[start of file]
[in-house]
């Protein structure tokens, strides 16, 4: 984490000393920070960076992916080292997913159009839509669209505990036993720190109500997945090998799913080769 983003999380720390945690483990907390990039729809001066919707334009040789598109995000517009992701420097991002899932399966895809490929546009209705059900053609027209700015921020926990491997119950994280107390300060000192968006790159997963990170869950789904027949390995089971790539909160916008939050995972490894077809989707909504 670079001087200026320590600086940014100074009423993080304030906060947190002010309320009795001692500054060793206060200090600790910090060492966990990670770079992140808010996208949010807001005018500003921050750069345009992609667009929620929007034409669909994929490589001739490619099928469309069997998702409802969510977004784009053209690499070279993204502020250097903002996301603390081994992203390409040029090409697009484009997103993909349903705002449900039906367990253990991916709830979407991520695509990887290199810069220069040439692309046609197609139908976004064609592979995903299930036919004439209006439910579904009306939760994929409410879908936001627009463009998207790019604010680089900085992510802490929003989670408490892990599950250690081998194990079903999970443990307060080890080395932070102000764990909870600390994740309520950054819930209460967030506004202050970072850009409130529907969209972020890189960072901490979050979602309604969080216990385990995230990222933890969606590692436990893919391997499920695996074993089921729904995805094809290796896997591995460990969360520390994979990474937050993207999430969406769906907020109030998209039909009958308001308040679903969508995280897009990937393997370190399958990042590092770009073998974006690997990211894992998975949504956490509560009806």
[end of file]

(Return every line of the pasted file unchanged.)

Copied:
[in-house]
């Protein structure tokens, strides 16, 4: 984490000393920070960076992916080292997913159009839509669209505990036993720190109500997945090998799913080769 983003999380720390945690483990907390990039729809001066919707334009040789598109995000517009992701420097991002899932399966895809490929546009209705059900053609027209700015921020926990491997119950994280107390300060000192968006790159997963990170869950789904027949390995089971790539909160916008939050995972490894077809989707909504 670079001087200026320590600086940014100074009423993080304030906060947190002010309320009795001692500054060793206060200090600790910090060492966990990670770079992140808010996208949010807001005018500003921050750069345009992609667009929620929007034409669909994929490589001739490619099928469309069997998702409802969510977004784009053209690499070279993204502020250097903002996301603390081994992203390409040029090409697009484009997103993909349903705002449900039906367990253990991916709830979407991520695509990887290199810069220069040439692309046609197609139908976004064609592979995903299930036919004439209006439910579904009306939760994929409410879908936001627009463009998207790019604010680089900085992510802490929003989670408490892990599950250690081998194990079903999970443990307060080890080395932070102000764990909870600390994740309520950054819930209460967030506004202050970072850009409130529907969209972020890189960072901490979050979602309604969080216990385990995230990222933890969606590692436990893919391997499920695996074993089921729904995805094809290796896997591995460990969360520390994979990474937050993207999430969406769906907020109030998209039909009958308001308040679903969508995280897009990937393997370190399958990042590092770009073998974006690997990211894992998975949504956490509560009806």